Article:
In a lecture on metaphors, Jorge Luis Borges once calculated that if each of the “ten thousand things” which make up the material world was matched up with one of the remaining 9,999 in order to create a new metaphor, then one would end up with 99,990,000 of them. That’s a mind-numbing number. It’s also a completely pointless exercise. The “ten thousand things” is (of course) itself only a metaphor for the countless phenomena inside and outside us. The naming of things thus becomes an extraordinarily risky exercise in selection. What is (or is not) significant? What needs to be named?
Trussell’s longer poems, in particular, have a geologist’s insistence on classifying the levels that go to make up a self in this world:
and deep beneath
our body dreaming
the basalt rhythms,
the granite waves,
the tensile ribs
of earth’s hull
rock in their seismic tides.– Archipelago, 48.
There is, it must be admitted, a case for the prosecution. There’s an austerity to Trussell’s poetry which can be distancing. He seldom laughs, tells a story or an anecdote, seems to lack patience with the jagged little details of everyday life. He is, in short, high maintenance: he demands that we sit up straight, wipe that smirk off our face, take things seriously for once in a while …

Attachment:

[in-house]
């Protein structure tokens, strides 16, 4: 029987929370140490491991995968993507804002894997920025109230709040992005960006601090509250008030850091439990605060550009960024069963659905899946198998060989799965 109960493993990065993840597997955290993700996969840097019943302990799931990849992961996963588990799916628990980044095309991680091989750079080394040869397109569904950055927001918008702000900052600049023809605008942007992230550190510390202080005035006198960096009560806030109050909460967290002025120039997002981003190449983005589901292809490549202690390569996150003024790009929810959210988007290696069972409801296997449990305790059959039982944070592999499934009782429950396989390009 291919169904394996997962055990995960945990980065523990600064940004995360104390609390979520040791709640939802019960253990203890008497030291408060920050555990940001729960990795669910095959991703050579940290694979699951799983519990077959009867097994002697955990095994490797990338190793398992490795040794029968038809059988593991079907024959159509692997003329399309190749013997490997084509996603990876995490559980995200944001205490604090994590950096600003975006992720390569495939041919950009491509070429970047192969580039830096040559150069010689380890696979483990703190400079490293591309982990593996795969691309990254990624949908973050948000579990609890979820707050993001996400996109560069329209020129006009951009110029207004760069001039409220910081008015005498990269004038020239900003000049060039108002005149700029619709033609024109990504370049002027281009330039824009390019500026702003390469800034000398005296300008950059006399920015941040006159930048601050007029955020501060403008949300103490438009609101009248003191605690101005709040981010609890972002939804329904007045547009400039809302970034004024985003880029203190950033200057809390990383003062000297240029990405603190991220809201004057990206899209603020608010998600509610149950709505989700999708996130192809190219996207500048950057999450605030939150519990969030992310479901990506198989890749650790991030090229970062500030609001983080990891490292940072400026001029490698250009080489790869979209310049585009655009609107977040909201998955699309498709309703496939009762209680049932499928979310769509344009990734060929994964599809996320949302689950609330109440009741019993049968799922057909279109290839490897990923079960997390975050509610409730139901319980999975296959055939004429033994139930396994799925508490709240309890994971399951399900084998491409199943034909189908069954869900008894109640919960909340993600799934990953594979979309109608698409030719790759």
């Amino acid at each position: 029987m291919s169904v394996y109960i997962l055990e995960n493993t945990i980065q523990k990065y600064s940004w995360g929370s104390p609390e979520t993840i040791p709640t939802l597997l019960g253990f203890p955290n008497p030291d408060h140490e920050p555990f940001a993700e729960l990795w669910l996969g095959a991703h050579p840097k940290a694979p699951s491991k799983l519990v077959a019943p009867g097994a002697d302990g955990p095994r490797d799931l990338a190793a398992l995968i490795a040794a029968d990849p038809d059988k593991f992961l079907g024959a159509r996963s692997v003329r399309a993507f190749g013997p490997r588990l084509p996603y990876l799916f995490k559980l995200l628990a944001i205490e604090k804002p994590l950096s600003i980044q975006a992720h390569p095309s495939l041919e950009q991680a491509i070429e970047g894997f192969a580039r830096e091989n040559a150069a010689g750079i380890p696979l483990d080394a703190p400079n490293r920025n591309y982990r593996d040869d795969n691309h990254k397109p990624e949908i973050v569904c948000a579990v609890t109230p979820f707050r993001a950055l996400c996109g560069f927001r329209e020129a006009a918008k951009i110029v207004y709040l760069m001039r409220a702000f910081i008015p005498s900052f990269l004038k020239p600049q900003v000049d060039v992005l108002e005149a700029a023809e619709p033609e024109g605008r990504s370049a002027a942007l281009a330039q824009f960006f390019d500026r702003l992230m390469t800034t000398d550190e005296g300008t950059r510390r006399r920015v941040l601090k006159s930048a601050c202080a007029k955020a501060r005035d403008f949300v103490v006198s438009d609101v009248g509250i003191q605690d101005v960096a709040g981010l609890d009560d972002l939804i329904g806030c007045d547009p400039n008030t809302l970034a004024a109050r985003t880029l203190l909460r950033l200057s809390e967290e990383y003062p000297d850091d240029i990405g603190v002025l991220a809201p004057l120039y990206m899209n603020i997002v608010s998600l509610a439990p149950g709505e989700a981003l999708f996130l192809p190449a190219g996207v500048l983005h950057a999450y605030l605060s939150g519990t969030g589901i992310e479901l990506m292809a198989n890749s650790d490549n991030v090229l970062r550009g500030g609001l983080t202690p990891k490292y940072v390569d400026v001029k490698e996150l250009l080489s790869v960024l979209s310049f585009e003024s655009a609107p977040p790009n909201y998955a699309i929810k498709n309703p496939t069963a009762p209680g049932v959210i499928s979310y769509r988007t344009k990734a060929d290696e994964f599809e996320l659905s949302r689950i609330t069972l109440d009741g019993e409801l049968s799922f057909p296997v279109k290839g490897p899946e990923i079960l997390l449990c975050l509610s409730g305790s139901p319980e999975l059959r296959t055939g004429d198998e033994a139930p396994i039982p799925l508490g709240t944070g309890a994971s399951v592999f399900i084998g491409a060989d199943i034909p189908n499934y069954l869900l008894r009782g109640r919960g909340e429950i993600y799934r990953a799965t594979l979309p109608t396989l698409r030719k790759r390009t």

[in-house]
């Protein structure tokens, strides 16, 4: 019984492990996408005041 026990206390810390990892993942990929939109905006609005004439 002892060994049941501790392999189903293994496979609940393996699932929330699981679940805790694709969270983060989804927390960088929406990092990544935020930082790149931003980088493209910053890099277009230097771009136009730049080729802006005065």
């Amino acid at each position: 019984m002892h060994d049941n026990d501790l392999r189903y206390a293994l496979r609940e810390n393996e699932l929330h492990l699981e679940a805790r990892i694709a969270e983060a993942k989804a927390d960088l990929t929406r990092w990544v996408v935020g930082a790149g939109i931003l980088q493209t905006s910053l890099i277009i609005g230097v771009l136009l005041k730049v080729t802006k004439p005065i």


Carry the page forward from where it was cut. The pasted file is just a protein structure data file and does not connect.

“Just the kind of book to give your sister,” said Dylan Thomas of Flann O’Brien’s At Swim Two Birds, “if she’s a loud, dirty, boozy sort of girl.” I doubt the same could be said of Denys Trussell’s latest, Speaking to the Islands of the Ancestors. This is poetry with a capital “P” – designed for the concert-hall rather than the booze-barn.
And yet, and yet … there’s a place for dignity and ceremony, times when the guffaws should die down. Trussell is good at those:
J’ai rêvé tellement fort de toi –
I have dreamed so much of you
J’ai tellement marché,
I have walked so much
spoken so much
tellement aimé ton ombre
loved so much your shadow
qu’il ne me reste plus
rien de toi –
that there remains for me
nothing more of you –
Il me reste d’être l’ombre
entre les ombres.
There remains to me only the being
of a shadow among shadows.
L’ombre qui viendra et reviendra
dans ta vie ensoleillée
the shadow that will return again
and again in your sunlit life.– Speaking to the Islands of the Ancestors, 19.